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Biorefining for Bio-based Chemicals

Biomass could provide the chemical industry with sustainable routes to the materials that are necessary to a modern and comfortable life. This promise requires the development of new conversion and separation technologies to be applied in future biorefineries.

In one workstream, we are investigating pre-treatment technologies to extract carbohydrates from lignocellulosic biomass in a way that makes them suitable for subsequent upgrading by means of hydrogenation or hydrogenolysis. 

With PT (production technologies), we explore the possibility of developing thermoset bio-materials from the heavy and tarry product of lignocellulose liquefaction.

In collaboration with CPM (Catalytic processes and materials), we are exploring the opportunity to upgrade bio-intermediates to chemical building blocks. For instance, we have explored the possibility to use acetic acid, a natural fermentation product of sugars, as acylation agent to convert benzene to phenyl-ethanol, which can then be dehydrated to styrene. We also explored the possibility to upgrade propylene glycol, a major co-product of sugar hydrogenolysis, to acrylic acid. The route proceeds via dehydration to allyl alcohol followed by oxidation to acrylic acid.

Together with MnF (Molecular nanofabrication), we are exploring novel chemistries to convert sugars to furanic intermediates that can subsequently be upgraded to chemical building blocks.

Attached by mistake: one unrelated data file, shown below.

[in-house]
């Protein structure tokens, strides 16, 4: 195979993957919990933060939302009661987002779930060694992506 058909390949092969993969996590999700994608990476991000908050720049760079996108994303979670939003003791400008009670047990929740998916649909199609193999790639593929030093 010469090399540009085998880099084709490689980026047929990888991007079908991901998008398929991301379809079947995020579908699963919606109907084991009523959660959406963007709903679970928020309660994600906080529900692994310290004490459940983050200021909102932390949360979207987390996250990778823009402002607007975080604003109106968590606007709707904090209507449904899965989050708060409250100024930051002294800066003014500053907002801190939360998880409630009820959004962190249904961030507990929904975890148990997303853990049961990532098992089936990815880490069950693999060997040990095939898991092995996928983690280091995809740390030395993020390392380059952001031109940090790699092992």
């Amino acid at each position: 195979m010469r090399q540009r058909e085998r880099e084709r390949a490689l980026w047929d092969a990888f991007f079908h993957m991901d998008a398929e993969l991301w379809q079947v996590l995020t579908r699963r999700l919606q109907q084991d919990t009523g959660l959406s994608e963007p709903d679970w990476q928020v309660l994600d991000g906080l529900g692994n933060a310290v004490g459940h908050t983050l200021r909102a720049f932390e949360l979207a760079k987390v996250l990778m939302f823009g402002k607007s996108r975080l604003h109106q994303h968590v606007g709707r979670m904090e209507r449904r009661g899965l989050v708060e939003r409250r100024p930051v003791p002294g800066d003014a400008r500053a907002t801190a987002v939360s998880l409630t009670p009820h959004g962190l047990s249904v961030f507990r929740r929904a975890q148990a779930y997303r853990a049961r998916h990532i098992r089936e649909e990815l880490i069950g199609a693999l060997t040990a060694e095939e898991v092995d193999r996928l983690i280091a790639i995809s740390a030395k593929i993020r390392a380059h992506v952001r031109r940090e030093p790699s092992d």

However, a catalysis transformation does not suffice to provide a promising biorefinery concept; separation technologies and conceptual process is also necessary. To this end, we are subjecting various projects to a conceptual process design and economic assessment. We are also developing concepts and guide lines to help the researchers identifying critical issues in the early stage of development.


  1. V.C. Pramod, R. Fauziah, K. Seshan, J.-P. Lange: Bio-based acrylic acid from sugar via propylene glycol and allyl alcohol, Catal. Sci. Technol. 2018, 8, 289 – 296
  2. J.-P. Lange: Don't forget product recovery in catalysis research - Check the Distillation Resistance, ChemSusChem 2017, 10, 245 – 252
  3. J.-P. Lange: Catalysis for biorefineries – performance criteria for industrial operation, Catalysis Science & Technology, 2016, 6, 4759 - 4767
  4. A.A. Kiss, J.-P. Lange, B. Schuur, D.W.F. Brilman, A.G.J. van der Ham, S.R.A. Kersten: Separation technology–Making a difference in biorefineries, Biomass and Bioenergy, 2016, 95, 296 - 309